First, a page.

Although sometimes lost in the background, many of the important breakthroughs in science are made possible by advances in scientific instrumentation. This is particularly and most obviously true for particle physics. For a while now, the big news in this area has been about the trials and tribulations of the Large Hadron Collider (LHC) in Switzerland. However, as they say, it’s not the only game in physics-town. Just coming on-line for research is the world’s most powerful x-ray laser device, and with it comes the promise of cracking many secrets of atoms and molecules.
The first experiments are now underway using the world’s most powerful X-ray laser, the Linac Coherent Light Source, located at the Department of Energy’s SLAC National Accelerator Laboratory. [Menlo Park, California]
After SLAC’s linac accelerates very short pulses of electrons to 99.9999999 percent the speed of light, the LCLS takes them through a 100-meter stretch of alternating magnets that force the electrons to slalom back and forth. This motion causes the electrons to emit X-rays, which become synchronized as they interact with the electron pulses over this long slalom course, thereby creating the world’s brightest X-ray laser pulse. Each of these laser pulses packs as many as 10 trillion X-ray photons into a bunch that’s a mere 100 femtoseconds long—the time it takes light to travel the width of a human hair.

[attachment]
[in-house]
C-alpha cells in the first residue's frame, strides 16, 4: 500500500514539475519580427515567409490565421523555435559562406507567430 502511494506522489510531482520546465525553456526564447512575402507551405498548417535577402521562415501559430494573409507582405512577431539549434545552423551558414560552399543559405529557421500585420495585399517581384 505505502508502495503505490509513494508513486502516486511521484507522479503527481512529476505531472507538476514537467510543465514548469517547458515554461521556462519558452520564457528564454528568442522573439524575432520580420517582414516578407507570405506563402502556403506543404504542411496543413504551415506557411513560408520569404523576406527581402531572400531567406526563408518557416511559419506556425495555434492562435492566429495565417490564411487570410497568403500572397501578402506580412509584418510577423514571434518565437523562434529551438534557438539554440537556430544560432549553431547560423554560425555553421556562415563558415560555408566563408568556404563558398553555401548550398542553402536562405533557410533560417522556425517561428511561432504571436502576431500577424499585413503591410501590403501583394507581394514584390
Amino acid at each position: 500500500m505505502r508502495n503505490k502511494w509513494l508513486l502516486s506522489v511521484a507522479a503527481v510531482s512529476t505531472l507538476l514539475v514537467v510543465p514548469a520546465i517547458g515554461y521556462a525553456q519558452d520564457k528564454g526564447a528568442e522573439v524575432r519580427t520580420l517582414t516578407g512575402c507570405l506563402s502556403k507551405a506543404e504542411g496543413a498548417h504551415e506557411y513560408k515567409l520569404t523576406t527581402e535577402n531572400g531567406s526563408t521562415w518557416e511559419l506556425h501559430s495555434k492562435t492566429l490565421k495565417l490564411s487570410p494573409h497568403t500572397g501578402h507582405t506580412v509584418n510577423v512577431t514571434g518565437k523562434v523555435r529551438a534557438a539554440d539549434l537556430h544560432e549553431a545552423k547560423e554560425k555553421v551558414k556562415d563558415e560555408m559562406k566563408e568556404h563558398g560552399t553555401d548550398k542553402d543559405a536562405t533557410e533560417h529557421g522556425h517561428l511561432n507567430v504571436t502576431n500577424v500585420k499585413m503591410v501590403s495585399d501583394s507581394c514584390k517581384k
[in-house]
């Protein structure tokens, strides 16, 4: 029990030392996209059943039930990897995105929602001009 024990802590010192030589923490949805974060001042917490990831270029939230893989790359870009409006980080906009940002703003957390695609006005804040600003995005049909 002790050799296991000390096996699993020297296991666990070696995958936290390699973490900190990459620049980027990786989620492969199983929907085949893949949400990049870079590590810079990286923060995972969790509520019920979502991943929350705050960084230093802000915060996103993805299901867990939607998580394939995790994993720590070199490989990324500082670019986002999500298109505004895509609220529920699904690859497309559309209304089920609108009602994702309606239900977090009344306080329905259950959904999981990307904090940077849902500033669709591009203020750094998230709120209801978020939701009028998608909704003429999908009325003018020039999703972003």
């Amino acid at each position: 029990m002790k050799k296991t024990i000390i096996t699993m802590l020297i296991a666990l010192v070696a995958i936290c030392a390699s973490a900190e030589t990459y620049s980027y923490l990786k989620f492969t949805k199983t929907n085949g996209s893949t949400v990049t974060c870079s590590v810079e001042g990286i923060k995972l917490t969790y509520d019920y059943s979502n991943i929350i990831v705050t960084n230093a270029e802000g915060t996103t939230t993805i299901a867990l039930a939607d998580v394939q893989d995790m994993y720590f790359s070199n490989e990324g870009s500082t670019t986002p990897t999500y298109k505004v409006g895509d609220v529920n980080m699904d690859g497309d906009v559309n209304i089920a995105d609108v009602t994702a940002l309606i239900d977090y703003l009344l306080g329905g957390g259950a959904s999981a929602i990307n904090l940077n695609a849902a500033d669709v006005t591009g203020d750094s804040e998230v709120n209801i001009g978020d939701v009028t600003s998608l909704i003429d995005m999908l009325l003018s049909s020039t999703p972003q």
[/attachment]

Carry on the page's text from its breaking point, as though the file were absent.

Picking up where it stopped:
The LCLS’s quick, short, repetitive X-ray bursts enable researchers to take individual photos as molecules move and interact. By stringing together many such images to make a movie, researchers will for the first time have the ability to watch the molecules of life in action, view chemical bonds forming and breaking in real time, and see how materials work on the quantum level.